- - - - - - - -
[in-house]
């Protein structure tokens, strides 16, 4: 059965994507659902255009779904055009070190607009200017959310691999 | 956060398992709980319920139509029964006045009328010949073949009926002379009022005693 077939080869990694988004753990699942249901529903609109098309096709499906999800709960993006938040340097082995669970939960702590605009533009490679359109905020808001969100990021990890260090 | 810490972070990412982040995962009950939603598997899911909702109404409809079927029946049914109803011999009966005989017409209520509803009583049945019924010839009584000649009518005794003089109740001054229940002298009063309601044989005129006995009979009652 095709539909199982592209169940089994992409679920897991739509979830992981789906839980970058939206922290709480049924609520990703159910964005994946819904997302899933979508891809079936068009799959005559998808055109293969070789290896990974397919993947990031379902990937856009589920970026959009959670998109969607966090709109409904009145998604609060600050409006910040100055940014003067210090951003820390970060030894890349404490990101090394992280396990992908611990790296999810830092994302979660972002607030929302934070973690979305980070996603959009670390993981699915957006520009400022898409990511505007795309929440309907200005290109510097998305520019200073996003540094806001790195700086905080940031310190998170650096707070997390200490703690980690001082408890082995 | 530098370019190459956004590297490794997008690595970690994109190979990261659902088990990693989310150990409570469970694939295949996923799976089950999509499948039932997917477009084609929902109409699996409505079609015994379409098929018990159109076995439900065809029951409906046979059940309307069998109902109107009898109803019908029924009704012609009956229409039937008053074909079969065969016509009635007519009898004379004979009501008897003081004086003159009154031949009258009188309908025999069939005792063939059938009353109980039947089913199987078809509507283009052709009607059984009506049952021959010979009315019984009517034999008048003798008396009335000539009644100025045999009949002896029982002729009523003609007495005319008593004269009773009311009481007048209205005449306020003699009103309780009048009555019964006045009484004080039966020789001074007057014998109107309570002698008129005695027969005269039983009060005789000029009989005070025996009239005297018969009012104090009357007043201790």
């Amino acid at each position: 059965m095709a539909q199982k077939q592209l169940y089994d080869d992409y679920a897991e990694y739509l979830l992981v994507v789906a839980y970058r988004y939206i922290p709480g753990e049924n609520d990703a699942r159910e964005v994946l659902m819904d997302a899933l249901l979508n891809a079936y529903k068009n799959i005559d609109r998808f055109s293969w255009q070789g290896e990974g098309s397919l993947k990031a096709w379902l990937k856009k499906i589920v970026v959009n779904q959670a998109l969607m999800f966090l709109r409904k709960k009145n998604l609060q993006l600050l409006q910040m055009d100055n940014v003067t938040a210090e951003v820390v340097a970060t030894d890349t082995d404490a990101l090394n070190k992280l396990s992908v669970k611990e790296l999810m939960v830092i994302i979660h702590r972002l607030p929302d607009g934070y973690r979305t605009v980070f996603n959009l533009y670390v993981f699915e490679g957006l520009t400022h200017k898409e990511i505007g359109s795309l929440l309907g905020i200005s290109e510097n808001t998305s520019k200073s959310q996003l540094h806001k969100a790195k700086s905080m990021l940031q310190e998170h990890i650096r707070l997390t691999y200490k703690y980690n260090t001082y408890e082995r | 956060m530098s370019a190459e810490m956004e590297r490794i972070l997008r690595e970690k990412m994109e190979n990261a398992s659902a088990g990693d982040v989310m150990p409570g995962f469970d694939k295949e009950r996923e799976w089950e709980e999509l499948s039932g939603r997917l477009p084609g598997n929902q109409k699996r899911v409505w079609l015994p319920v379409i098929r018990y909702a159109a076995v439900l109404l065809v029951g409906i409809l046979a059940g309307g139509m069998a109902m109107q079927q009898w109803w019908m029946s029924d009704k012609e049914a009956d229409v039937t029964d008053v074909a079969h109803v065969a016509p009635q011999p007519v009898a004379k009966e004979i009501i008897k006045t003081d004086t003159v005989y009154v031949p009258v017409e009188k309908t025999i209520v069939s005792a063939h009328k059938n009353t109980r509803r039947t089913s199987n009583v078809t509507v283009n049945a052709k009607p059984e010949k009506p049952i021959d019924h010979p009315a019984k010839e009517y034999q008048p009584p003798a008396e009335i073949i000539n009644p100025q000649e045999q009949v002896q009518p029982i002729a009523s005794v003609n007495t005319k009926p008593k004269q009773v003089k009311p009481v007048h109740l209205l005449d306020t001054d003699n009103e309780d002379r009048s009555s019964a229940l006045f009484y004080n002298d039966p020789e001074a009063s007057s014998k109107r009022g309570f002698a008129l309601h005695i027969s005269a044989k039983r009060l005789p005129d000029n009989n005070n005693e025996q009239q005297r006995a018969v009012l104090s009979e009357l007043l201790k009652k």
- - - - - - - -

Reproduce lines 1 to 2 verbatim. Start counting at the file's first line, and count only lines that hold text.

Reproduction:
[in-house]
């Protein structure tokens, strides 16, 4: 059965994507659902255009779904055009070190607009200017959310691999 | 956060398992709980319920139509029964006045009328010949073949009926002379009022005693 077939080869990694988004753990699942249901529903609109098309096709499906999800709960993006938040340097082995669970939960702590605009533009490679359109905020808001969100990021990890260090 | 810490972070990412982040995962009950939603598997899911909702109404409809079927029946049914109803011999009966005989017409209520509803009583049945019924010839009584000649009518005794003089109740001054229940002298009063309601044989005129006995009979009652 095709539909199982592209169940089994992409679920897991739509979830992981789906839980970058939206922290709480049924609520990703159910964005994946819904997302899933979508891809079936068009799959005559998808055109293969070789290896990974397919993947990031379902990937856009589920970026959009959670998109969607966090709109409904009145998604609060600050409006910040100055940014003067210090951003820390970060030894890349404490990101090394992280396990992908611990790296999810830092994302979660972002607030929302934070973690979305980070996603959009670390993981699915957006520009400022898409990511505007795309929440309907200005290109510097998305520019200073996003540094806001790195700086905080940031310190998170650096707070997390200490703690980690001082408890082995 | 530098370019190459956004590297490794997008690595970690994109190979990261659902088990990693989310150990409570469970694939295949996923799976089950999509499948039932997917477009084609929902109409699996409505079609015994379409098929018990159109076995439900065809029951409906046979059940309307069998109902109107009898109803019908029924009704012609009956229409039937008053074909079969065969016509009635007519009898004379004979009501008897003081004086003159009154031949009258009188309908025999069939005792063939059938009353109980039947089913199987078809509507283009052709009607059984009506049952021959010979009315019984009517034999008048003798008396009335000539009644100025045999009949002896029982002729009523003609007495005319008593004269009773009311009481007048209205005449306020003699009103309780009048009555019964006045009484004080039966020789001074007057014998109107309570002698008129005695027969005269039983009060005789000029009989005070025996009239005297018969009012104090009357007043201790």